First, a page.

Recreation and Park

District 11 Clubhouses to be Better Activated

The interior of the Excelsior Clubhouse. Courtesy Photo


The state of Excelsior Playground has irritated District 11 residents for years.

The park took last place in the Recreation and Parks Department’s citywide maintenance ratings report for 2015-2016 and inspired a San Francisco Examiner cover story about its poor quality in February 2016.

In September, the park suffered another setback when the YMCA decided to let its lease on the clubhouse lapse, leaving it completely empty.

The news of the vacant clubhouse was the last straw for Patricia de Fonte, a resident whose children frequent the playground.

“If the clubhouse is left empty, [the] park will not feel safe. Parents will have fewer options. District 11 is already at the bottom of the barrel when it comes to park maintenance. And now we are having our services cut?” De Fonte wrote in a letter to city officials in early February.

District 11 Supervisor Ahsha Safai has heard similar complaints about the facility.

“There have been many complaints ranging from the condition of the facility and grounds, to older youth locking themselves in the bathroom and smoking and drinking before school, to the lack of programming,” Safai wrote in a response to questions about plans for the clubhouse.

The Excelsior Clubhouse exemplifies problems with the three rented RPD clubhouses in District 11 when compared to the two department-run clubhouses. Renting clubhouses doesn’t make much money for the department, effectively closes the public facility to community access and puts the taxpayer funded properties at risk of the financial decisions of tenants.


The YMCA began renting the Excelsior and Alice Chalmers clubhouses after RPD decided to rent more of its smaller properties in 2010 in an effort to deal with a $12.4 million projected budget deficit for the following year.

“With unlimited resources we would program all of our neighborhood clubhouses (indeed, all of our facilities) twenty-four hours a day, seven days a week, 365 days a year. Unfortunately, that is not the climate in which we operate and we must make smart choices that best leverage our current staffing and resource constraints,” Ginsburg wrote in a blog post explaining the department’s decision to rent clubhouses to “Community Partners.”

Under Ginsburg’s plan, nonprofits would provide day-time programing and make the clubhouses available for community access by reservation in the evening.

Seven years later, the compromise has not served District 11 well.

Lack of Public Access

Between September 2015 and September 2016, Cayuga and Crocker Amazon, the RPD-run clubhouses, were used for 457 and 276 hours of community access respectively, according to an RPD document presented to the Parks, Recreation and Open Space Advisory Council.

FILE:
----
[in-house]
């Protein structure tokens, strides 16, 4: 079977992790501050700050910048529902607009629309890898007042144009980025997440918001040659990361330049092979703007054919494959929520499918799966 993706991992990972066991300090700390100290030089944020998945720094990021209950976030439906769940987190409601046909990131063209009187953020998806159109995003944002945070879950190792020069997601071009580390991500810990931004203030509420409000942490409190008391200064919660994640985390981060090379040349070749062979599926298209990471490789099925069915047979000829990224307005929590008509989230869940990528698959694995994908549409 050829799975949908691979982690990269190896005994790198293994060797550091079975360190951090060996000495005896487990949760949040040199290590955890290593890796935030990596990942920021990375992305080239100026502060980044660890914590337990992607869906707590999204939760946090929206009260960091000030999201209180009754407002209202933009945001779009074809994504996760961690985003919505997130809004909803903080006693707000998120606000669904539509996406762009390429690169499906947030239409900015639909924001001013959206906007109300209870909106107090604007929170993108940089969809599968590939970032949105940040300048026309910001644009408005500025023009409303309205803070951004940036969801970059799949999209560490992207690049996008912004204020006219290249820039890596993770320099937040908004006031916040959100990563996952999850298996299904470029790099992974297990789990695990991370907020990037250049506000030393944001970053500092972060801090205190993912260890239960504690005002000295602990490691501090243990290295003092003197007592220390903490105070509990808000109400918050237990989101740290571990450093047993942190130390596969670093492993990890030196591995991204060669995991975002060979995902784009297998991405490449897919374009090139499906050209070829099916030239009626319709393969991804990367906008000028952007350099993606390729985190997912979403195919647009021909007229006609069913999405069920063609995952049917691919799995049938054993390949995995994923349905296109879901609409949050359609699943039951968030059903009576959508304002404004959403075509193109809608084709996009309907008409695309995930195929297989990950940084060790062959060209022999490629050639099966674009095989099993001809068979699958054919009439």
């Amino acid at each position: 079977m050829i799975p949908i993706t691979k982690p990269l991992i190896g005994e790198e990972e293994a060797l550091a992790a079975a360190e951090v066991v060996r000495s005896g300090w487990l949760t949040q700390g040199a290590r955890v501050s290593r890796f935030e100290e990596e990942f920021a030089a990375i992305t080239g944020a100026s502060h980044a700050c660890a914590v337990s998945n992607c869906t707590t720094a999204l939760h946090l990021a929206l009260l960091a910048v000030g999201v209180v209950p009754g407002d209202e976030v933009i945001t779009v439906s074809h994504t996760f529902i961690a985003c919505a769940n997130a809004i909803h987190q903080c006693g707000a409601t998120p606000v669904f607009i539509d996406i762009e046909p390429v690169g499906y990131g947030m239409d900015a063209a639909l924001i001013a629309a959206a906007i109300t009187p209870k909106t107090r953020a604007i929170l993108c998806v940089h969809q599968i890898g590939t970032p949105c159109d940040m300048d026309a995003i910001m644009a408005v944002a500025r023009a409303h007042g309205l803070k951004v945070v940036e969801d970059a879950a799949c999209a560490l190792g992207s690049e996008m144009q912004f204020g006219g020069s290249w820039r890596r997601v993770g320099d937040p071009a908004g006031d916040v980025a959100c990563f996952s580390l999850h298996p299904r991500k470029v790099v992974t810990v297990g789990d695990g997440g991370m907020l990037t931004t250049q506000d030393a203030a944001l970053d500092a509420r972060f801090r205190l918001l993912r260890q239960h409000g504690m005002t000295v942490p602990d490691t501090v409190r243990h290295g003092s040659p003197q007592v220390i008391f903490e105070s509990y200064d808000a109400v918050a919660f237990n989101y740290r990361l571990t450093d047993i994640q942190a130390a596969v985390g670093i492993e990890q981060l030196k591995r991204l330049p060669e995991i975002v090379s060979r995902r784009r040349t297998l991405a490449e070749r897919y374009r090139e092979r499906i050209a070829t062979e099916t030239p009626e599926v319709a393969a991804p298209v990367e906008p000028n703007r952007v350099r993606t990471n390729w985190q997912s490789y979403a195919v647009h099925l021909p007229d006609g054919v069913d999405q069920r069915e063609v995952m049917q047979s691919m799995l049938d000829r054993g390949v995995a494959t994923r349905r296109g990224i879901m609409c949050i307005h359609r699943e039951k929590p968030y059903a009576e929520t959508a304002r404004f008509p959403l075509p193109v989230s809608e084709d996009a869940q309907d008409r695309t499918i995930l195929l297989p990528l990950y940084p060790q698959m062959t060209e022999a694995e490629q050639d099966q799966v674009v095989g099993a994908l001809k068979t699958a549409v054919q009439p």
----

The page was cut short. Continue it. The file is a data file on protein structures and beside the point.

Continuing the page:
By comparison, the three rented properties provided little-to-no community access hours. The Alice Chalmers and Excelsior clubhouses were available for 0 hours of community service, while Merced Heights was used for 3 hours.

The lack of public access may be in part due to a confusion over how to reserve the rented clubhouses.

Linda D’Avirro, a District 11 PROSAC representative, said that neighbors attempted to reserve the clubhouses through the YMCA, before being informed months later at a PROSAC meeting that reservations had to go through RPD. Today, all three non-profit run clubhouses are currently not available to rent, according to RPD’s online reservation form.

Low-rent Clubhouses

“Leasing out the clubhouses has not been a money-maker for RPD. The leases themselves were really cheap, and the lessees, in some cases, turned around and charged their members a lot more than they were paying RPD,” D’Avirro wrote in an email.

The YMCA paid $1,600 a month to rent the 2,600 square foot Excelsior Clubhouse and $1,800 for the 2,900 square foot Alice Chalmers Clubhouse. Youth First still rents the 750 square foot Merced Heights Clubhouse for $1,085 a month, according to a report given to PROSAC.

Joey Kahn, a media relations and policy manager at RPD, did not specify how the department determines rental prices for the clubhouses.

RPD is likely saving more than it is making. In 2010, Ginsburg estimated that it would cost $40,000 to hire a part-time clubhouse attendant and $80,000 for a full-time attendant.

Nonprofit Whims

The final problem with the rented properties is that nonprofits can decide not to continue its lease and leave the property empty as happened with the clubhouses at Alice Chalmers and Excelsior. Alternatively, RPD could be trapped with a bad nonprofit, with no way to get rid of them.

A Brighter Future

After years of behind-the-scenes advocacy against privatized clubhouses, D’Avirro said that the department is relatively financially stable thanks to guaranteed funding from June’s parks funding bond, Proposition B, and an enthusiastic response from staffers about the “Equity Metrics” included in the proposition.

RPD is also moving away from lengthy leases in favor of one-year leases, according to D’Avirro.

In the meantime, the Digital Action HUB, an Excelsior-based nonprofit displaced by a fire in December, will move into the Excelsior Clubhouse. No new tenant has been identified for Alice Chalmers clubhouse.

Ginsburg has been receptive to the idea of hiring a part-time staff person for the Excelsior Clubhouse, D’Avirro said.

RPD sent his office a draft schedule for public programing at Excelsior clubhouse and playground, according to Safai.

This article first appeared in the Ingleside-Excelsior Light‘s March 2017 print edition.

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